That may not seem like much, but football is a sport of tremendously fine margins. Having control over almost a fifth of fate is considerable power indeed. Perhaps football's lexicon, its ancient wisdom, was not so far wrong after all: Perhaps the manager really is a decisive, if not the deciding, factor.

But there is a dichotomy here: Because while football's vocabulary is unstinting in its reverence for managers, its institutions are not. For a game which spends a lot of time believing the men in suits are the high priests, it has a terrible habit of behaving like they're sacrificial lambs.

Take international football. At the risk of insulting your intelligence, games between nations are, basically, a test of that country's footballing prowess. It is the best of Spain against the best of Brazil, say, or everything Russia can produce against all that Australia have.

The players, of course, all have to hail from the country they are representing. In some cases, the link may be gossamer-thin -- a grandparent; a period of residence -- but there must at least be a connection of some sort. FIFA, certainly, get very unhappy when countries -- most notably Qatar -- try to flout that idea, simply by co-opting foreign players.

So why does the same not apply to managers? The English were uneasy when the job of national manager was handed first to Sven-Goran Eriksson and then to Fabio Capello, but that was an issue of pride, of an unwillingness to accept the idea that a foreigner might possess more footballing knowledge than a son of Albion.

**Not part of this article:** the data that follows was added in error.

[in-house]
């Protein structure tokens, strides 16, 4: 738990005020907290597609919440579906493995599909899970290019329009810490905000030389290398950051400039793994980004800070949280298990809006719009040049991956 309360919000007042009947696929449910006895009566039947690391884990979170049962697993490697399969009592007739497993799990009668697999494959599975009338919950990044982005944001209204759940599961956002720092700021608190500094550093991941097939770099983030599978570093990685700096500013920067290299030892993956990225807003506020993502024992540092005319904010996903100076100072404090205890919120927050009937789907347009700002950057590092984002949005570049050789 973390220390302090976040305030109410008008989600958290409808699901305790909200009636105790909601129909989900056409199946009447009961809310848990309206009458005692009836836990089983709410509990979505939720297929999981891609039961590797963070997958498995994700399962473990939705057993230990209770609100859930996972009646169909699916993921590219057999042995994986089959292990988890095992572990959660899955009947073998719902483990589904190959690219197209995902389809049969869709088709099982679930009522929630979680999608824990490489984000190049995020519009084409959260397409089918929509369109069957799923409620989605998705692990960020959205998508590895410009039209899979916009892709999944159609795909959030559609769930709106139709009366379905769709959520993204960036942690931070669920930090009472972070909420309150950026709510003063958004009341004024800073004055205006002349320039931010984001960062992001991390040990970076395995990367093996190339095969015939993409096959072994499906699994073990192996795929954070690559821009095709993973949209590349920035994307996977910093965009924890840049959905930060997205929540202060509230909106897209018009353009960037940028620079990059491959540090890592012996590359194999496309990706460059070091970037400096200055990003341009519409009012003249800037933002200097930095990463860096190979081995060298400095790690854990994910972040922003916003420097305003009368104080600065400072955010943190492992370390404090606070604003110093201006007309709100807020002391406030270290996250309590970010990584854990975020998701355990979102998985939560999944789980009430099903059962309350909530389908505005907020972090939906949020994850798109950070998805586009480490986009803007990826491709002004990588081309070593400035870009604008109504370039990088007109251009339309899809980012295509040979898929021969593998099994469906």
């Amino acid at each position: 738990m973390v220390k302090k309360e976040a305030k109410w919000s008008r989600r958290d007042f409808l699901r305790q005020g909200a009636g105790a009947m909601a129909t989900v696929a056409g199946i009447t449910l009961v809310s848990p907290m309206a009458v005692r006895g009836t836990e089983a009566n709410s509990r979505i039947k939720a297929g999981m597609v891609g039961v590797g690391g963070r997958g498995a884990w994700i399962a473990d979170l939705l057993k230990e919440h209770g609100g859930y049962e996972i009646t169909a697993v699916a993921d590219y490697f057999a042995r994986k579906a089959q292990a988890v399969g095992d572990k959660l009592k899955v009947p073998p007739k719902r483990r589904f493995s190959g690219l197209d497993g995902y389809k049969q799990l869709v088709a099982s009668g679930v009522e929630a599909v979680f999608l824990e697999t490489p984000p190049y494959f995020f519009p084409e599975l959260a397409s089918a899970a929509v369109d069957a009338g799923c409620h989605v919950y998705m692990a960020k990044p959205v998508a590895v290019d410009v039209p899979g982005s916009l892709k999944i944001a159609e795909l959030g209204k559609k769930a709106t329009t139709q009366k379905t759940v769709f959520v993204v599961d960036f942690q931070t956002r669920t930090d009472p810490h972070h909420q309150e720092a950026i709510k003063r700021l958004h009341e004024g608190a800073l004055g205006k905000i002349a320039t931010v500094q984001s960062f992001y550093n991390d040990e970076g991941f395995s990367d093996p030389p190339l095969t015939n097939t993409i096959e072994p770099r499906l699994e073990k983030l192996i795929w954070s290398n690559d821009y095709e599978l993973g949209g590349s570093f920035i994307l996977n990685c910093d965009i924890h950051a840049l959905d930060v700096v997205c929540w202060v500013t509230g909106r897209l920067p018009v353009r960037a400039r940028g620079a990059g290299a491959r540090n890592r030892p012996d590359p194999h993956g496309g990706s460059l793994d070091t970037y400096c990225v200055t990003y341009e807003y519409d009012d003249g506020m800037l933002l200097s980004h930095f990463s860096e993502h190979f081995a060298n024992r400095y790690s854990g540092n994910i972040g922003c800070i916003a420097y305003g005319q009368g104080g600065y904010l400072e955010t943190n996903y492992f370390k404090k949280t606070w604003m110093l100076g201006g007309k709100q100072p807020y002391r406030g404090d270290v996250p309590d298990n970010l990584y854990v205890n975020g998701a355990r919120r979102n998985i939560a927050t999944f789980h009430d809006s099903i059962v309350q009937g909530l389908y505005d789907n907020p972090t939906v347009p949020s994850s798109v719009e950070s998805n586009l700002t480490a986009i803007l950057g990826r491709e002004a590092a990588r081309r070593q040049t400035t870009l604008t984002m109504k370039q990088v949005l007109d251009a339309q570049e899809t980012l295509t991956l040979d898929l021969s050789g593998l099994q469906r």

Put that to one side for now, and ask quite how it is different having an Italian manager to an Italian striker. Are they not both part of the team? Do they not both contribute to the sum of its footballing prowess?

Or, more pertinently, the transfer window, why is it that players are permitted the job security of knowing that, once signed in the summer, they have guaranteed employment for a year -- as long as they survive a potential January cull -- but managers are not afforded the same courtesy?

Clubs would doubtless argue that it is imperative they retain the right to sack their manager during the season, if things are going wrong, or if the players have stopped responding to his methods.

Yet data shows that the idea of dismissing one manager and replacing him with another improves results is an illusion; teams, generally, revert to the mean after a poor period of form. As for the players, perhaps they would respond rather better if they knew they, too, might take the blame for a poor period of form; perhaps they would not be so blase about their performances if it was not easier to sack one man than 11.

It would not be hard to enforce. Simply restrict managerial changes to the summer and January; that would have the added benefit that the new man coming in, mid-season, might actually have time to affect change. It is too late for Clive, of course. But maybe it is time to show his successors the respect we seem to think they deserve.